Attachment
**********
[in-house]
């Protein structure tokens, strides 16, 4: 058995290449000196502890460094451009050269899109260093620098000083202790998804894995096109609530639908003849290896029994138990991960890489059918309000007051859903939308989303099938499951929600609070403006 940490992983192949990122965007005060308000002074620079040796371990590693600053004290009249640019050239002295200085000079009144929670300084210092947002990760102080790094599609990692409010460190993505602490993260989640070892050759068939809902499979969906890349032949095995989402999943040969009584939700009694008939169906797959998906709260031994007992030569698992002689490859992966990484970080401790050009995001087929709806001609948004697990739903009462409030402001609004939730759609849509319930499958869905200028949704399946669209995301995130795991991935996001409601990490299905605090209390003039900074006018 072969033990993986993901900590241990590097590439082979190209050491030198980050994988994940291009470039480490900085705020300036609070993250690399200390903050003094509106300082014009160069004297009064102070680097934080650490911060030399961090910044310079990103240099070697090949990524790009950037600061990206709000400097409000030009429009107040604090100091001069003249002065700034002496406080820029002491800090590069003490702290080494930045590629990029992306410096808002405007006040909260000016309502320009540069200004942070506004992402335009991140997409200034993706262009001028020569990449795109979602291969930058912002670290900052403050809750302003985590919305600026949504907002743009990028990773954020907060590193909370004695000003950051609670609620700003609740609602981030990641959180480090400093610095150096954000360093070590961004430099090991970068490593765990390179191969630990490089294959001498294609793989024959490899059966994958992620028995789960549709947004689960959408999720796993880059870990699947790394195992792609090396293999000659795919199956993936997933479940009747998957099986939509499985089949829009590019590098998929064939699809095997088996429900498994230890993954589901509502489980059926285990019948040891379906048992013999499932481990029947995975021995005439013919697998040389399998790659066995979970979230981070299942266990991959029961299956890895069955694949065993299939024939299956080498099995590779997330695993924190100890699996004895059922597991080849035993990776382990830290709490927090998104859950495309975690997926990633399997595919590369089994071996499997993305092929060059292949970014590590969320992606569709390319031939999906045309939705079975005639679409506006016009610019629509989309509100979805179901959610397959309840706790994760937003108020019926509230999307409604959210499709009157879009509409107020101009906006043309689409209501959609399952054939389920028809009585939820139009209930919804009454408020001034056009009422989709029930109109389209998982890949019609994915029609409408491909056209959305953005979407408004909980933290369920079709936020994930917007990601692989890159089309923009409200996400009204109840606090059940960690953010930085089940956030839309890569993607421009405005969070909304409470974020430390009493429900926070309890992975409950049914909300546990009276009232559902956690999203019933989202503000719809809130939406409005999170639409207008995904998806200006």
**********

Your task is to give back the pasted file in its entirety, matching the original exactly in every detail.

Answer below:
[in-house]
């Protein structure tokens, strides 16, 4: 058995290449000196502890460094451009050269899109260093620098000083202790998804894995096109609530639908003849290896029994138990991960890489059918309000007051859903939308989303099938499951929600609070403006 940490992983192949990122965007005060308000002074620079040796371990590693600053004290009249640019050239002295200085000079009144929670300084210092947002990760102080790094599609990692409010460190993505602490993260989640070892050759068939809902499979969906890349032949095995989402999943040969009584939700009694008939169906797959998906709260031994007992030569698992002689490859992966990484970080401790050009995001087929709806001609948004697990739903009462409030402001609004939730759609849509319930499958869905200028949704399946669209995301995130795991991935996001409601990490299905605090209390003039900074006018 072969033990993986993901900590241990590097590439082979190209050491030198980050994988994940291009470039480490900085705020300036609070993250690399200390903050003094509106300082014009160069004297009064102070680097934080650490911060030399961090910044310079990103240099070697090949990524790009950037600061990206709000400097409000030009429009107040604090100091001069003249002065700034002496406080820029002491800090590069003490702290080494930045590629990029992306410096808002405007006040909260000016309502320009540069200004942070506004992402335009991140997409200034993706262009001028020569990449795109979602291969930058912002670290900052403050809750302003985590919305600026949504907002743009990028990773954020907060590193909370004695000003950051609670609620700003609740609602981030990641959180480090400093610095150096954000360093070590961004430099090991970068490593765990390179191969630990490089294959001498294609793989024959490899059966994958992620028995789960549709947004689960959408999720796993880059870990699947790394195992792609090396293999000659795919199956993936997933479940009747998957099986939509499985089949829009590019590098998929064939699809095997088996429900498994230890993954589901509502489980059926285990019948040891379906048992013999499932481990029947995975021995005439013919697998040389399998790659066995979970979230981070299942266990991959029961299956890895069955694949065993299939024939299956080498099995590779997330695993924190100890699996004895059922597991080849035993990776382990830290709490927090998104859950495309975690997926990633399997595919590369089994071996499997993305092929060059292949970014590590969320992606569709390319031939999906045309939705079975005639679409506006016009610019629509989309509100979805179901959610397959309840706790994760937003108020019926509230999307409604959210499709009157879009509409107020101009906006043309689409209501959609399952054939389920028809009585939820139009209930919804009454408020001034056009009422989709029930109109389209998982890949019609994915029609409408491909056209959305953005979407408004909980933290369920079709936020994930917007990601692989890159089309923009409200996400009204109840606090059940960690953010930085089940956030839309890569993607421009405005969070909304409470974020430390009493429900926070309890992975409950049914909300546990009276009232559902956690999203019933989202503000719809809130939406409005999170639409207008995904998806200006």